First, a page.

Background: Debate continues over the importance of periprocedural myocardial infarction (PMI) after percutaneous coronary intervention (PCI). We evaluated the prognostic significance of PMI in patients undergoing PCI for bifurcation lesions. Methods: Between January 2004 and June 2006, patients from 16 centers who received non-left main bifurcation lesion PCIs were enrolled. PMI was defined as a peak creatine kinase-myocardial band (CK-MB) ≥ 3 times the upper limit of normal after PCI. We compared long-term cardiac mortality between patients with and without PMI. Results: Among the 1188 patients, PMI occurred in 119 (10.0%). Left ventricular ejection fraction < 50% (adjusted hazard ratio [HR]: 2.08, 95% confidence interval [CI]: 1.13-3.82, p = 0.018), multi-vessel coronary artery disease (adjusted HR: 2.28, 95% CI: 1.36-3.81, p = 0.002), and PCI-related acute closure in a side branch (adjusted HR: 3.34, 95% CI: 1.23-9.02, p = 0.018) were the significant risk factors for PMI. During the median follow-up of 22.7 months, the unadjusted rate of long-term cardiac mortality was significantly higher in patients with PMI than in those without PMI (2.5% vs 0.7%, p = 0.026). After multivariable adjustment, the relationship between PMI and short-term (≤ 30 day) cardiac mortality was significant (adjusted HR: 12.32, 95% CI: 1.07-141.37, p = 0.044). However, PMI was not an independent prognostic factor of long-term cardiac mortality (adjusted HR: 2.59, 95% CI: 0.62-10.85, p = 0.20). Conclusions: PMI occurs in patients with a higher prevalence of adverse cardiac risks and predicts short-term but not long-term cardiac mortality in patients undergoing bifurcation lesion PCI.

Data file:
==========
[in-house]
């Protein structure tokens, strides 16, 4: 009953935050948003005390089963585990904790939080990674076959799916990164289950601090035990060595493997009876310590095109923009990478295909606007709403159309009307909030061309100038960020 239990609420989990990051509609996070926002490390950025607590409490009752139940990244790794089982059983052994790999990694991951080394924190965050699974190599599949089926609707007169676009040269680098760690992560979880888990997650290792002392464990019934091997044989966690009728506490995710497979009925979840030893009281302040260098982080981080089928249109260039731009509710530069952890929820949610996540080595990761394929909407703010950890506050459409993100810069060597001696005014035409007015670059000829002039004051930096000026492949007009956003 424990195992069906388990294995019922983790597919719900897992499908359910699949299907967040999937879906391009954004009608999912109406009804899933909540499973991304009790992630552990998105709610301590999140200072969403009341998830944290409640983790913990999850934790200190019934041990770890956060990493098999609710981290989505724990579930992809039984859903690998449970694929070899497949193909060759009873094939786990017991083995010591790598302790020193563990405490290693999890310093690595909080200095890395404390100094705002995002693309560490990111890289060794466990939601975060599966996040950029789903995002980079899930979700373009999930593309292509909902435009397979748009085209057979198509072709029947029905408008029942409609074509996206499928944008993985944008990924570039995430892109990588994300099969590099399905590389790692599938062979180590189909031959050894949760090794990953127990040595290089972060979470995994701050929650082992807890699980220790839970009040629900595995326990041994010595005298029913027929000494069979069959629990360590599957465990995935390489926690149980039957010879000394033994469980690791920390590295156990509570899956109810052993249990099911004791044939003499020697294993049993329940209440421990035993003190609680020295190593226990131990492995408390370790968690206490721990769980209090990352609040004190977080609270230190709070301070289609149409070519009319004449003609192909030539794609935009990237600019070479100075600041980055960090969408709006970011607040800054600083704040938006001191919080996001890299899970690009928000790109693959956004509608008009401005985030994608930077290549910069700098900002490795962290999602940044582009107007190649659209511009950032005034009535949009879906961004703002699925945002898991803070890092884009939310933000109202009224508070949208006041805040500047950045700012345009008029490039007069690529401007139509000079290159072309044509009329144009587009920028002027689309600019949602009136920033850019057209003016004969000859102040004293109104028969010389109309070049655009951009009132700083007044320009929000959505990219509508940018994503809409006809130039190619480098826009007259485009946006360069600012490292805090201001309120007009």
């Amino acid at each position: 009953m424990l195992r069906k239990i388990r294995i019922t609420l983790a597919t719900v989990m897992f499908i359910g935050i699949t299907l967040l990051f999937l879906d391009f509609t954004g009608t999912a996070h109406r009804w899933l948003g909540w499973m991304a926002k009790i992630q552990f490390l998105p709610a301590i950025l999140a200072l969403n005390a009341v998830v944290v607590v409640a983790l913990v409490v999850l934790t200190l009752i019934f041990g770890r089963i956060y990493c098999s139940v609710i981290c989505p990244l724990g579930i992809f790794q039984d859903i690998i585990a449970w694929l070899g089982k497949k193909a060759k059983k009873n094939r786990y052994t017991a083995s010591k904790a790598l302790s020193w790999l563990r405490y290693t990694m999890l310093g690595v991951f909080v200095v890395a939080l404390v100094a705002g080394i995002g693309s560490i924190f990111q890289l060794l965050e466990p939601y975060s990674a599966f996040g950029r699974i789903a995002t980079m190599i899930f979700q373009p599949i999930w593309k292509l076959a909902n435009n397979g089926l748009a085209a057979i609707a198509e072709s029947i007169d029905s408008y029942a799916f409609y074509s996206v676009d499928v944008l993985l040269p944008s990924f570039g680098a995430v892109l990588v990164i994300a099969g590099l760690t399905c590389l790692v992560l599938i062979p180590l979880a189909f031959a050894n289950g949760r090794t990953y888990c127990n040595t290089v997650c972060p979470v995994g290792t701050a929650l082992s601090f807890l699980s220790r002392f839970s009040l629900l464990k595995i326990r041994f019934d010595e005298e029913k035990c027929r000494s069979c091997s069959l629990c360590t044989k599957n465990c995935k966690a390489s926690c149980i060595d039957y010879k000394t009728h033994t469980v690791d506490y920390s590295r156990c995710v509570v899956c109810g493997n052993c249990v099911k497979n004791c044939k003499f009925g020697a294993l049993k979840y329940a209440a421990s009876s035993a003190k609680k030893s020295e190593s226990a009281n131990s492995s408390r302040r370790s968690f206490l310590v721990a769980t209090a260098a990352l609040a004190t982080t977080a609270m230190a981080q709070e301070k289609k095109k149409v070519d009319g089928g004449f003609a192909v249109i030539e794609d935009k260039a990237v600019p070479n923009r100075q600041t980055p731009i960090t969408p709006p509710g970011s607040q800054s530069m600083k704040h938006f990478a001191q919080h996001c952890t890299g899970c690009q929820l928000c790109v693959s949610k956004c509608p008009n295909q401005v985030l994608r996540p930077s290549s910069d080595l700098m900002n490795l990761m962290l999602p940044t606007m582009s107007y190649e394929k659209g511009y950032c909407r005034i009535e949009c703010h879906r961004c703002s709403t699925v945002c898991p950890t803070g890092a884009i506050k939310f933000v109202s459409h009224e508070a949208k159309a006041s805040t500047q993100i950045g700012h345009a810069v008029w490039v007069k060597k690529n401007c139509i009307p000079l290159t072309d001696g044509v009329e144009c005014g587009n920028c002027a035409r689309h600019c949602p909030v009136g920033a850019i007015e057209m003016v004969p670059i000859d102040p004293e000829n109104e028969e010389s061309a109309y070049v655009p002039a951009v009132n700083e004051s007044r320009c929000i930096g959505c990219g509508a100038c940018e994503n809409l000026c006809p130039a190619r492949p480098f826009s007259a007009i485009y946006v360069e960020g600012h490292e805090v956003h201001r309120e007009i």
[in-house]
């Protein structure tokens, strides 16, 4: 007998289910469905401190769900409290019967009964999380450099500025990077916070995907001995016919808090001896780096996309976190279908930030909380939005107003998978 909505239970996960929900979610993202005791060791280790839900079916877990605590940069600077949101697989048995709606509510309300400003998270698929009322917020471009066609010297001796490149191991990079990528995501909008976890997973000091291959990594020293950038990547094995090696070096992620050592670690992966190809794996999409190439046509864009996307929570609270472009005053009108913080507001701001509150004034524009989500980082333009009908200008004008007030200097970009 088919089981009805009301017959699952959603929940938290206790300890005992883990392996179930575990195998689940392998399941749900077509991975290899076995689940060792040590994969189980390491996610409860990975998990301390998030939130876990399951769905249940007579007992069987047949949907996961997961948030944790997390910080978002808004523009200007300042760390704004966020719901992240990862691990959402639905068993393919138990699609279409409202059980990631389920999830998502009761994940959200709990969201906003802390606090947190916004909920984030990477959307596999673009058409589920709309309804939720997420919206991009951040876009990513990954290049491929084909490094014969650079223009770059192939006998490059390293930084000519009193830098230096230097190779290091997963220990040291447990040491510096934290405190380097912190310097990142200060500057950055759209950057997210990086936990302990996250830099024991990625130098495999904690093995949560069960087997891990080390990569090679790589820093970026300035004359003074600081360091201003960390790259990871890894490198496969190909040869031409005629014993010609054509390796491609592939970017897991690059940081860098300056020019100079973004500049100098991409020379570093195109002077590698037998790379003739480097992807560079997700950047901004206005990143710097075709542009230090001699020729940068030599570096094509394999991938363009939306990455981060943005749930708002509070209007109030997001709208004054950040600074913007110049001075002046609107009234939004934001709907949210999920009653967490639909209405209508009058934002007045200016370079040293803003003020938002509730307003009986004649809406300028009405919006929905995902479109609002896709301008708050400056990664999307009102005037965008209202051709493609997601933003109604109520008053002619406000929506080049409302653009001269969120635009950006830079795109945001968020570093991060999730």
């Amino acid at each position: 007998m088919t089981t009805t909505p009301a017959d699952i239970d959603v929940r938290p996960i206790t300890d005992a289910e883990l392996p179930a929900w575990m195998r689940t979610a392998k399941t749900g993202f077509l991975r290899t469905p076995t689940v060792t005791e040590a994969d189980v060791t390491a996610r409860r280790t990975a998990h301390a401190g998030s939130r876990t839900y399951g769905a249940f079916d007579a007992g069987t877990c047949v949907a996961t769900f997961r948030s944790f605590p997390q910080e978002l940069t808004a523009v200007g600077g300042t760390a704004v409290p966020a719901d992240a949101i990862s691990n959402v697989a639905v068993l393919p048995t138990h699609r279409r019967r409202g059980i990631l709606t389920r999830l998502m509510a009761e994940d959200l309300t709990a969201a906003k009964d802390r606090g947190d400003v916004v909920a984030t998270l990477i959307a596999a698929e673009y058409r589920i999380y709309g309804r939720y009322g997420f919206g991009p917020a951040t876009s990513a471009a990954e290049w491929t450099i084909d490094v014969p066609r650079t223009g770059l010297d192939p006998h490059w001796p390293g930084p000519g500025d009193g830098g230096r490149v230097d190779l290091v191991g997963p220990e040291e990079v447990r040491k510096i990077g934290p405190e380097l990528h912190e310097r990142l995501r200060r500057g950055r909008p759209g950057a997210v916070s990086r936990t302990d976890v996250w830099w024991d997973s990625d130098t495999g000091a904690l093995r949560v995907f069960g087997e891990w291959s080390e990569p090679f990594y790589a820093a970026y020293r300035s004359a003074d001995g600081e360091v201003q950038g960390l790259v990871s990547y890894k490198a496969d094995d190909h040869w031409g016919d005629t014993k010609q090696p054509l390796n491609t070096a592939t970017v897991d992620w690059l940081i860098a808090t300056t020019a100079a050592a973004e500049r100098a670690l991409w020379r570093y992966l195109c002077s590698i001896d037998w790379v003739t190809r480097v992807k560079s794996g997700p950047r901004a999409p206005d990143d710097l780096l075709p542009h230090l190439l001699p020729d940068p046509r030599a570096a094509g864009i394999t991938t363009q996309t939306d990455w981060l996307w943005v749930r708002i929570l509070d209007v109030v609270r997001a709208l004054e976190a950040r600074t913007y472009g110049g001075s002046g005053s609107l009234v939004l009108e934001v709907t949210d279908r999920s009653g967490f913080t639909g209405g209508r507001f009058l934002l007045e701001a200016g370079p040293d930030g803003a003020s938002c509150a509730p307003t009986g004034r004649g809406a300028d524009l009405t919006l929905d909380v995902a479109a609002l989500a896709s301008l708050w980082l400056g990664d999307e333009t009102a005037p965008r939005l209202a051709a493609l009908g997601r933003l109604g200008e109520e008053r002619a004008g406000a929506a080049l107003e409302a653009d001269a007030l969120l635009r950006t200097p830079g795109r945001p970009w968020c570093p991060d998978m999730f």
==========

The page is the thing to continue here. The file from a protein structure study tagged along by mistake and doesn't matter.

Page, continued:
All Science Journal Classification (ASJC) codes
- Cardiology and Cardiovascular Medicine